Activities of Daily Living

 

Activities of Daily Living (ADLs) is a term used in healthcare to refer to daily “self-care activities” within an individual’s place of residence, in outdoor environments, or both.  Generally, the ability or inability to perform ADLs serves as a measurement of the functional status of a person of any age.

The things we can do without assistance versus the things we need assistance doing is important to recognize, accept and seek help by a professional caregiver in order to decrease the risk of losing independence all together.  The risk of losing our independence all together can be due to injury or activity which could have been avoided if assistance was available.  The degrees of “help or assistance” can vary from “just a little bit of help needed” to “moderate help needed” to “full assistance needed” in meal preparation, walking, driving, bathing, taking medications and other activities of daily living.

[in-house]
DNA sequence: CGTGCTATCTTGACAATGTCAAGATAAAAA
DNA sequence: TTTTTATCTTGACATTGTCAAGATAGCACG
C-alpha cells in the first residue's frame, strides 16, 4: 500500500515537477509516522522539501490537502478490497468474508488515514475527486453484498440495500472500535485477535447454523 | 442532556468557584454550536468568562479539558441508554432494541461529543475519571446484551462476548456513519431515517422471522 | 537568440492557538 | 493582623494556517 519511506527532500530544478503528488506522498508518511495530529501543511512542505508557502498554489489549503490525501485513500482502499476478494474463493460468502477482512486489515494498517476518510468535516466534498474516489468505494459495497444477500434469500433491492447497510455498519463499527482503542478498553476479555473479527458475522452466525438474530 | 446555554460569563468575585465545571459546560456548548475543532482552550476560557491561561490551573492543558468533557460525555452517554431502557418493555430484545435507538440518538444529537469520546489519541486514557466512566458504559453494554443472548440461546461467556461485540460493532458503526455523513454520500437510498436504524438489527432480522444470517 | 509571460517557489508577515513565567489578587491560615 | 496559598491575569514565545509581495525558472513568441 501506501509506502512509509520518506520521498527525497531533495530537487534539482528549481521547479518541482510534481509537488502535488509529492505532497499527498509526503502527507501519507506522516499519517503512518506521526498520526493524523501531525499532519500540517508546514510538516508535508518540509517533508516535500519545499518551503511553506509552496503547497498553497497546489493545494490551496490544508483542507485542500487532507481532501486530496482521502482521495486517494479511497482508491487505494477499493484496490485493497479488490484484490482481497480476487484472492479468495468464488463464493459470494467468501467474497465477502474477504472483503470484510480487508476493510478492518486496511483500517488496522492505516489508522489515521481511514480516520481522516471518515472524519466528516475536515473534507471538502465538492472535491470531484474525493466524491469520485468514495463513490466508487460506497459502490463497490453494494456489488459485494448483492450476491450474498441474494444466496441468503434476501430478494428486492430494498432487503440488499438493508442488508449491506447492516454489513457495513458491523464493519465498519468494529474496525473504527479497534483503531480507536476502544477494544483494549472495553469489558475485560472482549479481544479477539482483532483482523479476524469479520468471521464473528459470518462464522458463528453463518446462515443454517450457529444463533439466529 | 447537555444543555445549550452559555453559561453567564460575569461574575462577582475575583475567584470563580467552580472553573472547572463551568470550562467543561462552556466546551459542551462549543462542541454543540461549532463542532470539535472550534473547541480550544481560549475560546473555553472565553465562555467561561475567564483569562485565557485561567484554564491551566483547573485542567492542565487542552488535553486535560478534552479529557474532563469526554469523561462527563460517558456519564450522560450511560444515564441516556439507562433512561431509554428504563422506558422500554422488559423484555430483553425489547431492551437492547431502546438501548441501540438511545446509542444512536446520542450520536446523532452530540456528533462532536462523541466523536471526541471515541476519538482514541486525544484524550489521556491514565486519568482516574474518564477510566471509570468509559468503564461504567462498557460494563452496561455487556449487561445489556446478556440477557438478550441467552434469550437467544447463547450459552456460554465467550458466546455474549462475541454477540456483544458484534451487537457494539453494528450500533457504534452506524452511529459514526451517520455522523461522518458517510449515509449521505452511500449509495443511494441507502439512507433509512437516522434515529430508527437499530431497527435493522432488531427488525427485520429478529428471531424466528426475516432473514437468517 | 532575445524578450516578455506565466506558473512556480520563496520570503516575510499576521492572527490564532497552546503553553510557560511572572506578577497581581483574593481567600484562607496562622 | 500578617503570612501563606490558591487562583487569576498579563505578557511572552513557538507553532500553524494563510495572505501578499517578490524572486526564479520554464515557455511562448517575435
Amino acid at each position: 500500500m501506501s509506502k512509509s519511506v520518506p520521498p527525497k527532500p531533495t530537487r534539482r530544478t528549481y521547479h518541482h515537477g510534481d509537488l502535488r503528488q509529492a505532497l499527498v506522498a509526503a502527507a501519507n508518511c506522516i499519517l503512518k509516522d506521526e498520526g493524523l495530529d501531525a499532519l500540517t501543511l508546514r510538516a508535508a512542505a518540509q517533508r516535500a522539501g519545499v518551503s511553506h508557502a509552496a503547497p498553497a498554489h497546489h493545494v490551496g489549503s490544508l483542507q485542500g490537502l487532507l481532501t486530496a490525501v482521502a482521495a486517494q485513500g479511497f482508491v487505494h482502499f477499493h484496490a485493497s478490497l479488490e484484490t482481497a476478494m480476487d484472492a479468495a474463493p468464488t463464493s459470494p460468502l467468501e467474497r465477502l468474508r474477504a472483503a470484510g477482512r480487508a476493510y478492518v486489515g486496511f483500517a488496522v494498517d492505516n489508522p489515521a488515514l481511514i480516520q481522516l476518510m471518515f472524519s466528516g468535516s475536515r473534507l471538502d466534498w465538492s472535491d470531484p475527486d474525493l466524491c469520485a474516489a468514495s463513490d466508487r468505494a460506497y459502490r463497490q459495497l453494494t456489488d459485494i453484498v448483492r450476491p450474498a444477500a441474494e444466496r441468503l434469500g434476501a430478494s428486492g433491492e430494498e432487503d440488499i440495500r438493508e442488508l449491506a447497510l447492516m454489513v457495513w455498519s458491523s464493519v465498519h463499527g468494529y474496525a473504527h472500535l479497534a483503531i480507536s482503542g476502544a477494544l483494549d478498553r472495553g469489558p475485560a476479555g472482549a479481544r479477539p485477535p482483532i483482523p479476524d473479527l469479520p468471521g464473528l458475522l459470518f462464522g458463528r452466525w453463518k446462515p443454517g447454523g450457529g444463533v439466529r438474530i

Basic Activities of Daily Living (ADLs) consist of self-care tasks, including:

  •    Personal Hygiene and Grooming
  •    Functional Transfers, e.g. Getting Out of Bed
  •    Bathing
  •    Incontinence Care
  •    Dressing and Undressing
  •    Walking or Using a Wheelchair
  •    Feeding Oneself

Instrumental activities of daily living (IADLs) are not necessary for fundamental functioning, but they let an individual live independently in their community and in their home:

  •    Light Housekeeping
  •    Appointment Scheduler
  •    Meal Preparation
  •    Using Technology (as applicable)
  •    Medication Reminder
  •    Pre or Post-Holiday Decoration or Clean-Up
  •    Transportation
  •    Care of Pets (Feeding and Walking)
  •    Managing Money
  •    Joyful Companionship and Leisure Activities
  •    Laundry
  •    Special Home Projects
  •    Shopping for Groceries or Clothing
  •    Personal Errands
  •    Telephone Use and/or Follow-Up Calls